November 12, 2014
Abstract: INTRODUCTION: The Departments of Surgery at the University of North Carolina (UNC) and Kamuzu Central Hospital (KCH) in Lilongwe, Malawi, formed a partnership of service, training, and research in 2008. We report a case of recurrent pancreatitis leading to pancreatic necrosis treated at KCH. PRESENTATION OF CASE: A 42 year-old male presented to KCH with his fourth episode of abdominal pain, nausea and vomiting. He had tachycardia, guarding, rebound tenderness, and free fluid on abdominal ultrasonography. He underwent laparotomy and had fat saponification with pancreatic necrosis. A large drain was placed, he was given antibiotics, and he recovered. He had normal lipids, no gallstones, and did not consume alcohol. He was encouraged to seek further evaluation with endoscopic retrograde cholangiopancreatography or computed tomography in South Africa, however this was prohibitively expensive. DISCUSSION: This case illustrates the limitations that are often faced by surgeons visiting developing countries. What we consider standard resources and treatment algorithms in managing necrotizing pancreatitis in developed countries (such as serum lipase and percutaneous interventions) were not available. CONCLUSION: Visiting surgeons and trainees must be both familiar with local resource limitations and aware of the implications of such limitations on patient care. To support training and promote advances in health care, local surgeons and trainees should understand optimal treatment strategies regardless of their particular resource limitations. North-South partnerships are an excellent means to uphold our professional obligation to humanity, promote health care as a right, and shape the future of health care in developing countries.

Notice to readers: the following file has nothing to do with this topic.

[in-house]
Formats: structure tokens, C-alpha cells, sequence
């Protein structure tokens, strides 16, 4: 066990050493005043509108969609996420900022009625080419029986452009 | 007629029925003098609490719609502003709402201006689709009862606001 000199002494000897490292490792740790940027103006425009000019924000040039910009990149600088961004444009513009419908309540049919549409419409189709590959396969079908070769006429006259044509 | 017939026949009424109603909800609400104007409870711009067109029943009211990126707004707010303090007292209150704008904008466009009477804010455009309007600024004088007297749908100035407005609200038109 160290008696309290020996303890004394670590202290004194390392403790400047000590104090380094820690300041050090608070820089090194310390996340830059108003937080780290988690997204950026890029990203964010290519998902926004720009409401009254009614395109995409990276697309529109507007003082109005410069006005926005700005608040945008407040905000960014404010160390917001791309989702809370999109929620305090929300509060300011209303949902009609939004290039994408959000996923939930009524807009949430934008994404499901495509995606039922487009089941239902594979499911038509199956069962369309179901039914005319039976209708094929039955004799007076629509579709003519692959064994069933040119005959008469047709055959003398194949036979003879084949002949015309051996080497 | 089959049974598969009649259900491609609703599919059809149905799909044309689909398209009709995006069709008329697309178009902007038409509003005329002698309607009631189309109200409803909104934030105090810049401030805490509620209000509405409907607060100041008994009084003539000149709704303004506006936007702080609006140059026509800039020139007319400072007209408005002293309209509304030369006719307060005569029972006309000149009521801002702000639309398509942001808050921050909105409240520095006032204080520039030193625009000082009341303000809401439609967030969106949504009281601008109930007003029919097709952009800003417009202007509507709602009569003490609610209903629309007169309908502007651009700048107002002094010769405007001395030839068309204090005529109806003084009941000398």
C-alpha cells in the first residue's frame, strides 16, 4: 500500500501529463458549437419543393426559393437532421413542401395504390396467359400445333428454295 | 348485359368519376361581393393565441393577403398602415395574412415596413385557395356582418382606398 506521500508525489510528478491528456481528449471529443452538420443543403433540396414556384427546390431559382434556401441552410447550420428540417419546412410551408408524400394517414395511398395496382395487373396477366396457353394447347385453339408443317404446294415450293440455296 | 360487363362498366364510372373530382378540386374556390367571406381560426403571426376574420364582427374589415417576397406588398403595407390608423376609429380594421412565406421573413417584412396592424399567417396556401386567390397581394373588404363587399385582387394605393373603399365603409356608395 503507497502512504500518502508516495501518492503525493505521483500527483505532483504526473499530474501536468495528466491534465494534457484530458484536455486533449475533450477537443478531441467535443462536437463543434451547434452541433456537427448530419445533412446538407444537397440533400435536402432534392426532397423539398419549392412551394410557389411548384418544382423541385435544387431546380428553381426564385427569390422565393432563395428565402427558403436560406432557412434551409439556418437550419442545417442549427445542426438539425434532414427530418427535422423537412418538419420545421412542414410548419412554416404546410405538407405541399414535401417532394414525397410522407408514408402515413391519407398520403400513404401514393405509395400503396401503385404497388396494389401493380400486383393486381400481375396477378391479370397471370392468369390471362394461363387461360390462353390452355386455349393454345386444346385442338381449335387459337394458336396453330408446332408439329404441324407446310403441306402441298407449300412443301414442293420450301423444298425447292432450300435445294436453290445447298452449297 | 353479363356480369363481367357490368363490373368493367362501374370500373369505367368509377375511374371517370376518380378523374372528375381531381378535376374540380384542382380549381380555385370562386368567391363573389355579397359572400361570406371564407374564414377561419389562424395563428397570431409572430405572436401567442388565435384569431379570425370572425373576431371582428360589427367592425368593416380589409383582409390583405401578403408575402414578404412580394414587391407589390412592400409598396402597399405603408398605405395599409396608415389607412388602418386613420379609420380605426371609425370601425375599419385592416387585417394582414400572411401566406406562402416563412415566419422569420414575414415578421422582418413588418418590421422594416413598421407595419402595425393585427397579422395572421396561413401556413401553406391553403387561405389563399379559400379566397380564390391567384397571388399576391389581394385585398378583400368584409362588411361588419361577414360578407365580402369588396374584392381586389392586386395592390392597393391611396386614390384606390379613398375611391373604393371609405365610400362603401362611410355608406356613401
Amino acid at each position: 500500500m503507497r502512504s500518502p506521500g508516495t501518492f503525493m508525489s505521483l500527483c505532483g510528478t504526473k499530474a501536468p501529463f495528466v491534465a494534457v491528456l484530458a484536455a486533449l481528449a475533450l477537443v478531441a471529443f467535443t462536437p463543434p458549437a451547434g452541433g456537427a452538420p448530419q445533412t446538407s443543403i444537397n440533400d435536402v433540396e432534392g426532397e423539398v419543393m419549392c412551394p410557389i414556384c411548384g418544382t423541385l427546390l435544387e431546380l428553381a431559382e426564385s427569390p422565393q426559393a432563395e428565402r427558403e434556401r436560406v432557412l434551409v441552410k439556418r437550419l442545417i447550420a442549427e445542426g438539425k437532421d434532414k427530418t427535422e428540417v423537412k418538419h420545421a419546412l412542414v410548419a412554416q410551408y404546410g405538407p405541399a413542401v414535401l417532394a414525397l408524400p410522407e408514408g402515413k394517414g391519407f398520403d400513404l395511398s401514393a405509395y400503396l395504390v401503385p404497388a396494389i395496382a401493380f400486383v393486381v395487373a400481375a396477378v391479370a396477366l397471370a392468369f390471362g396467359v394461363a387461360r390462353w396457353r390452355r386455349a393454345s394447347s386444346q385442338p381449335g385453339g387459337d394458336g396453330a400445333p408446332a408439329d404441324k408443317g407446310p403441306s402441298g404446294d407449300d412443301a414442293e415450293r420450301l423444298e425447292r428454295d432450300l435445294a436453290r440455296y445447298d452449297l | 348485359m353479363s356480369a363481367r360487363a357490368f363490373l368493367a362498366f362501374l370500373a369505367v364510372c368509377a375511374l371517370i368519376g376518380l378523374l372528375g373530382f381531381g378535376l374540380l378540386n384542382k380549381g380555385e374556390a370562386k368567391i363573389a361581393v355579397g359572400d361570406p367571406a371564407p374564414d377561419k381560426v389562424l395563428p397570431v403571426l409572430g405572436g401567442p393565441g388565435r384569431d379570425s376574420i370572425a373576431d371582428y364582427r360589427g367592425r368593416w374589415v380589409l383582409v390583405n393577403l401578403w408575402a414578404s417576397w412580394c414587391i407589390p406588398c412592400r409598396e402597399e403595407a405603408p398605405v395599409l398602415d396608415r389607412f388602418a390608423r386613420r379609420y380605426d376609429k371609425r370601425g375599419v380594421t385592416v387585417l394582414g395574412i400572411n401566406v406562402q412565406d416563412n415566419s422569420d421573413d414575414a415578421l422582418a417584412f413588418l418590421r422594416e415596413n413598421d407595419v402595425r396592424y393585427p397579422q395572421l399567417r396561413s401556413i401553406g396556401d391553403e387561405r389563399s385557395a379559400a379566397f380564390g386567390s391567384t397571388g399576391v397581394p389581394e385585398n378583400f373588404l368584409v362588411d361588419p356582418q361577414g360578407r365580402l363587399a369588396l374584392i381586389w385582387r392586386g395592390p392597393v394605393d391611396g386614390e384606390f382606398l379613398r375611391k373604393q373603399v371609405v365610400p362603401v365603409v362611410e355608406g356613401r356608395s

Notes: Samuel, Jonathan C